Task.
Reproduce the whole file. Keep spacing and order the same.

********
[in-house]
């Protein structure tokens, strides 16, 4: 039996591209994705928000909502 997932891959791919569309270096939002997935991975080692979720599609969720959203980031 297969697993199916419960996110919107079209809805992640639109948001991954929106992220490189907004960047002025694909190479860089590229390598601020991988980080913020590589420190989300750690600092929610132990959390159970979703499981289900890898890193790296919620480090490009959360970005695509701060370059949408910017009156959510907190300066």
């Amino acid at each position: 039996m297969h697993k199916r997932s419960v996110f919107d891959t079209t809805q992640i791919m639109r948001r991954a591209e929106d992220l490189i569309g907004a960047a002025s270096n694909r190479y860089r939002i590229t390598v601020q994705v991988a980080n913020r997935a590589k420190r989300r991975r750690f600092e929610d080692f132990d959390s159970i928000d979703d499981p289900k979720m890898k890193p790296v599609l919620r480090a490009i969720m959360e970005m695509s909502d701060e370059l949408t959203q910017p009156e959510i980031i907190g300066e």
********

[in-house]
């Protein structure tokens, strides 16, 4: 039996591209994705928000909502 997932891959791919569309270096939002997935991975080692979720599609969720959203980031 297969697993199916419960996110919107079209809805992640639109948001991954929106992220490189907004960047002025694909190479860089590229390598601020991988980080913020590589420190989300750690600092929610132990959390159970979703499981289900890898890193790296919620480090490009959360970005695509701060370059949408910017009156959510907190300066």
């Amino acid at each position: 039996m297969h697993k199916r997932s419960v996110f919107d891959t079209t809805q992640i791919m639109r948001r991954a591209e929106d992220l490189i569309g907004a960047a002025s270096n694909r190479y860089r939002i590229t390598v601020q994705v991988a980080n913020r997935a590589k420190r989300r991975r750690f600092e929610d080692f132990d959390s159970i928000d979703d499981p289900k979720m890898k890193p790296v599609l919620r480090a490009i969720m959360e970005m695509s909502d701060e370059l949408t959203q910017p009156e959510i980031i907190g300066e």